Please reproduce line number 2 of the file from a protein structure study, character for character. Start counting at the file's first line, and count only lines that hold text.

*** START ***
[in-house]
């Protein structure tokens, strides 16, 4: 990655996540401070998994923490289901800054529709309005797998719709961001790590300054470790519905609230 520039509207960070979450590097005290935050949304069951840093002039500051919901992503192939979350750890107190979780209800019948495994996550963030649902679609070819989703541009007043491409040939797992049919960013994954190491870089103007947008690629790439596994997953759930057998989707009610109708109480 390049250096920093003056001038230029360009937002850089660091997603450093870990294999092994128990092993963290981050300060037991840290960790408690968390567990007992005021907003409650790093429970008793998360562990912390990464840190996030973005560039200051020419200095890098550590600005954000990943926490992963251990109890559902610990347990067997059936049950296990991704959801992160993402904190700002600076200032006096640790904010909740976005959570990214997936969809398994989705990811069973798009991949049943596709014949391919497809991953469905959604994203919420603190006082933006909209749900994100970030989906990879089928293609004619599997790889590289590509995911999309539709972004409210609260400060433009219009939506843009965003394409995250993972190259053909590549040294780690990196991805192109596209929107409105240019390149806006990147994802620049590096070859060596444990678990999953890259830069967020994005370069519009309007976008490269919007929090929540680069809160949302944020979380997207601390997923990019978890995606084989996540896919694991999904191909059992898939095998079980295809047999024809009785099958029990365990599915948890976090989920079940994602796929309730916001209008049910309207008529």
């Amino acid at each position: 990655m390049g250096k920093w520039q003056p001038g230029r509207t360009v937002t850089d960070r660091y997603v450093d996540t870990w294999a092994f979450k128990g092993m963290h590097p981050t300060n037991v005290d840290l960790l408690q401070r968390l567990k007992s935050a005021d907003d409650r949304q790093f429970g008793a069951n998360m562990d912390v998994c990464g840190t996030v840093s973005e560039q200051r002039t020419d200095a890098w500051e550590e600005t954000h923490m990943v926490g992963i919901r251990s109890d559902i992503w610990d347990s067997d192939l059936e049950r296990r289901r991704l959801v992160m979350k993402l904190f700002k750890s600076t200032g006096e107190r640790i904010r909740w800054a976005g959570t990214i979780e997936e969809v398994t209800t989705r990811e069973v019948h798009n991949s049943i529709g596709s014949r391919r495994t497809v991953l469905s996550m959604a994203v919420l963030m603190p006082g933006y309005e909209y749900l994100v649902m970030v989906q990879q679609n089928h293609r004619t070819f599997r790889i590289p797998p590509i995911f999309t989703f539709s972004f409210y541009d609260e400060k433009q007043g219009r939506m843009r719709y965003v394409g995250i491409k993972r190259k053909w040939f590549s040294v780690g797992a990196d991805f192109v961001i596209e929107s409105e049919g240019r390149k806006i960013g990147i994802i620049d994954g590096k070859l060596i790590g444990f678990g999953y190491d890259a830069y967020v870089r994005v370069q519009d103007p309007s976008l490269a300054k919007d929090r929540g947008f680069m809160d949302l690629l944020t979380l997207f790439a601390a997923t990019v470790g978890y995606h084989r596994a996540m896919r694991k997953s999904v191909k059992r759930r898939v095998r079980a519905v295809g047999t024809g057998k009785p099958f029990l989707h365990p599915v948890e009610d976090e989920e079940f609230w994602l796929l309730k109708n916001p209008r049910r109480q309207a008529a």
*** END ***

């Protein structure tokens, strides 16, 4: 990655996540401070998994923490289901800054529709309005797998719709961001790590300054470790519905609230 520039509207960070979450590097005290935050949304069951840093002039500051919901992503192939979350750890107190979780209800019948495994996550963030649902679609070819989703541009007043491409040939797992049919960013994954190491870089103007947008690629790439596994997953759930057998989707009610109708109480 390049250096920093003056001038230029360009937002850089660091997603450093870990294999092994128990092993963290981050300060037991840290960790408690968390567990007992005021907003409650790093429970008793998360562990912390990464840190996030973005560039200051020419200095890098550590600005954000990943926490992963251990109890559902610990347990067997059936049950296990991704959801992160993402904190700002600076200032006096640790904010909740976005959570990214997936969809398994989705990811069973798009991949049943596709014949391919497809991953469905959604994203919420603190006082933006909209749900994100970030989906990879089928293609004619599997790889590289590509995911999309539709972004409210609260400060433009219009939506843009965003394409995250993972190259053909590549040294780690990196991805192109596209929107409105240019390149806006990147994802620049590096070859060596444990678990999953890259830069967020994005370069519009309007976008490269919007929090929540680069809160949302944020979380997207601390997923990019978890995606084989996540896919694991999904191909059992898939095998079980295809047999024809009785099958029990365990599915948890976090989920079940994602796929309730916001209008049910309207008529």